Afrikaans Capital, African Consumption
Updated: Jan 4
This article was written for The Sunday Times of 13 May 2012
This week I read about the imminent listing of Transaction Capital, the investment firm led by Massmart Chairman, Mark Lamberti. It was reported that the company plans to raise R500 million from next month's JSE listing. Other than Mr Lamberti at 7%, the company's shareholders include Ethos, a leading SA private equity firm at 10% after investing R100 million; and Futuregrowth, which has invested a whopping R340 million of equity in the venture.
Now, at this point I'm thinking: “Wow, how amazing is this: a brand new business, likely to create hundreds if not thousands of jobs in our economy, about to list on the JSE, with THAT calibre of shareholders, who have committed THAT much equity. This is awesome”.
Think about it, if Ethos' 10% is worth R100m then this is (at least) a R1 billion business before it even lists!
So, I was intrigued. I wanted know what is it that could've convinced the stubborn minds of Fricker Road to invest at such levels. So I did some research, and the activist in me, saw more than I should've.
Transaction Capital has 4 subsidiaries.
Subsidiary 1: MBD Solutions, is a company that collects debt for retailers such as Woolworths, Truworths, Edgars and Jet, basically the Wooltru and the Edcon groups. This business turns over R635 million, and delivers a Profit Before Tax of R91 million. Very nice! I wonder who holds that much debt in retail purchases.... oh of course it must be 'those people'....
Subsidiary 2: Bayport, is a company that provides unsecured lending to consumers that were historically ignored by "traditional" banks. Historically ignored???? By traditional banks??? Mmmmmmm, who could THAT be? Aha! Its 'those people'!
Bayport turnover is R1,4 billion per annum. I couldn't find any profit numbers but keep in mind that unsecured lending tends to be a very profitable segment in retail lending (think: High risk, High return).
And whilst everyone is ranting and raving about the risks of unsecured lending growth in SA and even comparing it to the US sub-prime crisis that sparked the global economic meltdown, Lamberti is quoted as saying "Unsecured lending in the country is about R110 billion and our book is just under R3 billion, so we can afford to be very selective about who we grant credit to and how we grant credit".
Translation: "Don't stress my fellow investors, there are enough Black people in SA who have no assets to place as security but are responsible enough to pay your loan back with interest (priced just below uMashonisa rates), simply because they are good, gainfully employed, responsible citizens of the country who want the best for themselves and their families. Trust us, not everyone is a Julius Malema. We’ve done the research!"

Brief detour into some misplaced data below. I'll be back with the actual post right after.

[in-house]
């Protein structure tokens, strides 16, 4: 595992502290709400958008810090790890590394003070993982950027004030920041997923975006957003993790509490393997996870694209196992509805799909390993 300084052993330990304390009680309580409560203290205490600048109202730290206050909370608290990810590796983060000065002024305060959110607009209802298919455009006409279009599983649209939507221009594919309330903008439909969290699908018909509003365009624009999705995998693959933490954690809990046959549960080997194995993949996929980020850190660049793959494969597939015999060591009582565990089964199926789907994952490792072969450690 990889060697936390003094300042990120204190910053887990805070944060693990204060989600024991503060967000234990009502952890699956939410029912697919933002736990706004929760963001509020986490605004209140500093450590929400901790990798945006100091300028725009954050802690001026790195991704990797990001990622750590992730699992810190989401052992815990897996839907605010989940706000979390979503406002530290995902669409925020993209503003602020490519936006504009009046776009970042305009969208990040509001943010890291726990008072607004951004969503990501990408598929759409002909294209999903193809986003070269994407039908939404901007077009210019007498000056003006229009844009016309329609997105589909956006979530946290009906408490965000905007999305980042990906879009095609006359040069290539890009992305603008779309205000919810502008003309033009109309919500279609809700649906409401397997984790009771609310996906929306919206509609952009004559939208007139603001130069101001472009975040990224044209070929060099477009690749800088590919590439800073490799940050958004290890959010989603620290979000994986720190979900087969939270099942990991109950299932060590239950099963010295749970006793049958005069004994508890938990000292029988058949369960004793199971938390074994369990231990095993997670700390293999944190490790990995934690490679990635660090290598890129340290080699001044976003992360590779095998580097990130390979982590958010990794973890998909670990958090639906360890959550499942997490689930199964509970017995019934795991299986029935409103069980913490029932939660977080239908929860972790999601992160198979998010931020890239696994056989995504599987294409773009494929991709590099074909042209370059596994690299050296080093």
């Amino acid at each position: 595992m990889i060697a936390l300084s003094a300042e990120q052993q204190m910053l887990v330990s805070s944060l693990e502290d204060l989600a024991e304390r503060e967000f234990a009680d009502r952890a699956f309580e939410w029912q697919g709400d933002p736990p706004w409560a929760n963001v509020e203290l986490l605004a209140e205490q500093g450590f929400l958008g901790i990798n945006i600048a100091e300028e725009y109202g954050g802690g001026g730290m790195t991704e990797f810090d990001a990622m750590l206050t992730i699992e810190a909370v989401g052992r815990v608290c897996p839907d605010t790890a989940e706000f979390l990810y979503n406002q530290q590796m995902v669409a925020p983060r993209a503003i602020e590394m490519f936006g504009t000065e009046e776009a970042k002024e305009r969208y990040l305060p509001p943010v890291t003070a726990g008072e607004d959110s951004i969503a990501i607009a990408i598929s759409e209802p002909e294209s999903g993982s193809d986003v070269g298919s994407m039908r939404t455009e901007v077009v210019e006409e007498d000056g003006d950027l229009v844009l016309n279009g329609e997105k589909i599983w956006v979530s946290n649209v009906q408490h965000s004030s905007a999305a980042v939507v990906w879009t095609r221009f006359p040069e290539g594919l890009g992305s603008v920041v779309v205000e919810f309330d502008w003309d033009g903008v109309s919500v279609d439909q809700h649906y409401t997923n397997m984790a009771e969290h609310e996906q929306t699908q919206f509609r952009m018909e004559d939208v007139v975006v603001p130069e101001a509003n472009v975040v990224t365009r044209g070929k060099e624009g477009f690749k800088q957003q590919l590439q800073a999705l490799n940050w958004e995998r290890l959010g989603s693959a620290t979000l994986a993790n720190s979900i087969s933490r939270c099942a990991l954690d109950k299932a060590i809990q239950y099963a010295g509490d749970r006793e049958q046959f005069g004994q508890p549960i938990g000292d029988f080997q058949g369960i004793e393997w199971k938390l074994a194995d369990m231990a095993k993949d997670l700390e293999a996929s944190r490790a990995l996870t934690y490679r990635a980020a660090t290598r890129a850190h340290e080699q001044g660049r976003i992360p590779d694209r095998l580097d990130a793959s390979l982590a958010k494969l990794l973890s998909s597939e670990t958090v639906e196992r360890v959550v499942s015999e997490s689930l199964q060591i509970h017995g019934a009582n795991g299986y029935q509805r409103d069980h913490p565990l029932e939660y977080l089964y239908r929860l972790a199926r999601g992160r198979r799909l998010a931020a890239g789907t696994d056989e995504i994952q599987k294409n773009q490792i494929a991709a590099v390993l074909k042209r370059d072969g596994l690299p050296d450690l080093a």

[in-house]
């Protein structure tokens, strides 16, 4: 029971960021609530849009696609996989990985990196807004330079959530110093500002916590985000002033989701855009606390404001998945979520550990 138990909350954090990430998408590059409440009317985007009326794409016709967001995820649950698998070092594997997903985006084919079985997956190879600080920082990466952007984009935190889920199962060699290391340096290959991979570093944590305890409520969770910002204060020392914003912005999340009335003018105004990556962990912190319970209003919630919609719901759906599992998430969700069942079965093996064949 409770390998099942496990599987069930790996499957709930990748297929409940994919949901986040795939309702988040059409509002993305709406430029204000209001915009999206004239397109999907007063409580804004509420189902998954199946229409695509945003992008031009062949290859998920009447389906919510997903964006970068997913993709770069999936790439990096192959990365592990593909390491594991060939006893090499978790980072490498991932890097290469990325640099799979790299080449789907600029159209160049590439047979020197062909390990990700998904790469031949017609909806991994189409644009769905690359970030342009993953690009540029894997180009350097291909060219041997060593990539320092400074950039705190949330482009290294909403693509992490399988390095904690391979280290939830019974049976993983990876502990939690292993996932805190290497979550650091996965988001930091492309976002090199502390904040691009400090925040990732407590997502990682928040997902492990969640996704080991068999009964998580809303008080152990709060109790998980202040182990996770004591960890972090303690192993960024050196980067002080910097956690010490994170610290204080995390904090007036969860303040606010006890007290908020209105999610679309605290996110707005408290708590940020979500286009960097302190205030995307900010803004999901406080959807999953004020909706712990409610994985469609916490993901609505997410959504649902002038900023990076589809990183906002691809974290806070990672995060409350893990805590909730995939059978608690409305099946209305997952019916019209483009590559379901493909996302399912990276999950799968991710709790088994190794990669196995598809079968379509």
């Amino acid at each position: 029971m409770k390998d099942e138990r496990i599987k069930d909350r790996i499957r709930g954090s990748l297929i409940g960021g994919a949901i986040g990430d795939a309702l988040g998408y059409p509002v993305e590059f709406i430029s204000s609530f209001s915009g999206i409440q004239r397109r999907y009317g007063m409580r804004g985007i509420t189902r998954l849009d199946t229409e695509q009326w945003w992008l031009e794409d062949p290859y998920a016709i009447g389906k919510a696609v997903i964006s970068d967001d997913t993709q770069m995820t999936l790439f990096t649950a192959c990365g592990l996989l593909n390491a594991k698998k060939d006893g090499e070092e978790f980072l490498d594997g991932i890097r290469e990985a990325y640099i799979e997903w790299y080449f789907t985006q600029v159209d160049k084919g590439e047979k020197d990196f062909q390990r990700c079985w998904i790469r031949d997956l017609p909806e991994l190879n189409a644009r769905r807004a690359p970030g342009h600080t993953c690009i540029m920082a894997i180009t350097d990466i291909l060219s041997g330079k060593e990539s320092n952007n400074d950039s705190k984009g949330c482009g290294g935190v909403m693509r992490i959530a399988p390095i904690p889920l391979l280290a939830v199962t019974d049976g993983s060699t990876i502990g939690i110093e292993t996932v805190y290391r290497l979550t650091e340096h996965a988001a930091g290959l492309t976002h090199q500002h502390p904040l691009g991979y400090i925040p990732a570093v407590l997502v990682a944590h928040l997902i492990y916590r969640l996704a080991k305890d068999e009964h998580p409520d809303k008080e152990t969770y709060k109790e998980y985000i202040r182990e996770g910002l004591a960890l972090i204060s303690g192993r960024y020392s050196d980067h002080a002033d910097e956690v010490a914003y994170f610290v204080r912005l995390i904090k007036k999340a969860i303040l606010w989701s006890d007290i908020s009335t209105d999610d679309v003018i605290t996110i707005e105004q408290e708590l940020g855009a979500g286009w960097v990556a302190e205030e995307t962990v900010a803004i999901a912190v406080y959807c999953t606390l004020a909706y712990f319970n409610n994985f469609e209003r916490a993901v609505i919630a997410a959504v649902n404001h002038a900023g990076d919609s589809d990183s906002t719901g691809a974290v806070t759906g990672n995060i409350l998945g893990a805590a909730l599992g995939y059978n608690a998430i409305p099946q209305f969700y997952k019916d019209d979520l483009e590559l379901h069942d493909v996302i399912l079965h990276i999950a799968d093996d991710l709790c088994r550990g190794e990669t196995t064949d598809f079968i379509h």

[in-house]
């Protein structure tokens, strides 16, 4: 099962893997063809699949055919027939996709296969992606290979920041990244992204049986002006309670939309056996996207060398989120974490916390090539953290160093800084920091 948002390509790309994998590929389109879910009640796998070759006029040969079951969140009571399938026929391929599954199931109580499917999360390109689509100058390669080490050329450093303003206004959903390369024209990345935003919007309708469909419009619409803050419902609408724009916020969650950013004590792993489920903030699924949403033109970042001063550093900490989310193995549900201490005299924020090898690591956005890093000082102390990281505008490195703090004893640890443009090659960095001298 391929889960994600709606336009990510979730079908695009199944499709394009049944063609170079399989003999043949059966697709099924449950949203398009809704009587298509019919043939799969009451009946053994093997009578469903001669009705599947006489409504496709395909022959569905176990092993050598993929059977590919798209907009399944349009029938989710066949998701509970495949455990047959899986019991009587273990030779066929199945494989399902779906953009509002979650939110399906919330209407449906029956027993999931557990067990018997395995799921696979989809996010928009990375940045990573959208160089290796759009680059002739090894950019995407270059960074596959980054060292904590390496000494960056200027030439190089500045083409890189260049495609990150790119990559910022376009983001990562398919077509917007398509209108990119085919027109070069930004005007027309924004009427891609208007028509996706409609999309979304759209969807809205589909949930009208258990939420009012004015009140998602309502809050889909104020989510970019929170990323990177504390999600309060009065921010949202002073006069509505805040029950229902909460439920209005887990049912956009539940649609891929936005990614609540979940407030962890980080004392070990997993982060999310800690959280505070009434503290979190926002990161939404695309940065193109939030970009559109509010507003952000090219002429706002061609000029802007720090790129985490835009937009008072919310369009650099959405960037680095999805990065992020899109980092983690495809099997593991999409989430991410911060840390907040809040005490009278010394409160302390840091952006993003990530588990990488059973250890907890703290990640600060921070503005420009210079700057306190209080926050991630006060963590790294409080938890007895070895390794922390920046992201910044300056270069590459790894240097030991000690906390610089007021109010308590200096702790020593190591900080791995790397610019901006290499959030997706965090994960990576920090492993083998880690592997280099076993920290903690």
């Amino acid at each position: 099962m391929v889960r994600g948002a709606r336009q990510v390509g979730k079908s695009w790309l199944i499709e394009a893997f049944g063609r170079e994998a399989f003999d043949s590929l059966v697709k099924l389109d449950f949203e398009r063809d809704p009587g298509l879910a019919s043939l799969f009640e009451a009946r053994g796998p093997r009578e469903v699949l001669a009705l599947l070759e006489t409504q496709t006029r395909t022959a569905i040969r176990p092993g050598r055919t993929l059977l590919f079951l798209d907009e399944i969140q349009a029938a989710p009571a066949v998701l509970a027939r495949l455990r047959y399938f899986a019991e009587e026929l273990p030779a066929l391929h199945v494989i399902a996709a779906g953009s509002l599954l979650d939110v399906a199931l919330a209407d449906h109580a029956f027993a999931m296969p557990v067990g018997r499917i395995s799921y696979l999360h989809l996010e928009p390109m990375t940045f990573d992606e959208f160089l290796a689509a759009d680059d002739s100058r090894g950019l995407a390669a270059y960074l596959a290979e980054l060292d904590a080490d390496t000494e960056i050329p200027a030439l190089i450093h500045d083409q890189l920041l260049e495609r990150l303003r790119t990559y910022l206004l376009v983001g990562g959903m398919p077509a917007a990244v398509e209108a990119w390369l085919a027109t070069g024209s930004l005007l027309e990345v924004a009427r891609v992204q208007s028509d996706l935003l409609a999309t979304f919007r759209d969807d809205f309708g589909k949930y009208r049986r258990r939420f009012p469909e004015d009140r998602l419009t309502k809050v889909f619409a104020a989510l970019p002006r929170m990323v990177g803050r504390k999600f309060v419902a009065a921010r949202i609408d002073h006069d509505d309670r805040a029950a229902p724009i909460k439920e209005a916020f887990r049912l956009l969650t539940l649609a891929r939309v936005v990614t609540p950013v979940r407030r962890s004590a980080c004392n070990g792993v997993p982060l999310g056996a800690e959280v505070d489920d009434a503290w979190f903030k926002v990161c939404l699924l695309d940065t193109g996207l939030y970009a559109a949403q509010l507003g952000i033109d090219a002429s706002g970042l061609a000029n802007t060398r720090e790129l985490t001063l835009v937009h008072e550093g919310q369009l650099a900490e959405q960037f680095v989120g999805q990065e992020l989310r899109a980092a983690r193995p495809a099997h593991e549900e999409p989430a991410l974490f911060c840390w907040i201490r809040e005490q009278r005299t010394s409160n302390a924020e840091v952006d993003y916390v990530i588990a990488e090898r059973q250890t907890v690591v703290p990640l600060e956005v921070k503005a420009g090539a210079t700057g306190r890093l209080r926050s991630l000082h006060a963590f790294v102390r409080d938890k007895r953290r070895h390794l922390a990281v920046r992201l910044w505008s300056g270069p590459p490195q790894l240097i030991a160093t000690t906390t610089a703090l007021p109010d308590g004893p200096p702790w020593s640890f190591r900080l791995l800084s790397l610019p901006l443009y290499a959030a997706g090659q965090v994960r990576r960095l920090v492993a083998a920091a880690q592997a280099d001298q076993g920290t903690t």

Subsidiary 3: Paycorp. This is a clever business that consists of "off-bank" ATM's. You know these. These are the ones you find at filling stations, with no identifiable retail bank attached to them. Yes, the ones which you tend to always encounter when in an emergency for cash and have no time to drive around to find ‘your’ bank’s ATM. Funny how you always think: "This withdrawal is about to cost me a lot of money”, but you always withdraw anyway.
Paycorp, puts about R22 billion through its 4,000 ATM's every year. The business is busy with plans to grow into remote areas to complement their footprint in forecourts and shopping malls. Who lives in these remote areas? Yes, you guessed it: "those people"...
And now..... *drum roll please*..... for my personal favourite:
Subsidiary 3: SA Taxi. Yes, you heard me, the company is called "SA Taxi". SA Taxi provides lending services and insurance products to more than 20,000 taxi operators. This business is said to be poised to benefit from the taxi industry when the national taxi fleet is renewed as the current fleet is aging. Who OWNS taxis? Who DRIVES taxis? Who RIDES in taxis? Yes, you guessed it again: "those people".... "I like your perm, but not on my window". I wonder if Mr. Lamberti has ever seen one of these?
The Transaction Capital group's overall income is R3,6 billion. Their total loan book is R6,7 billion. In short, if you add up all the credit they have granted to Black taxi owners and loans to the many Black families with no assets, plus 'who knows what', these add up to R6,7 billion. That will buy you two Avusa's, plus some healthy change to take back home!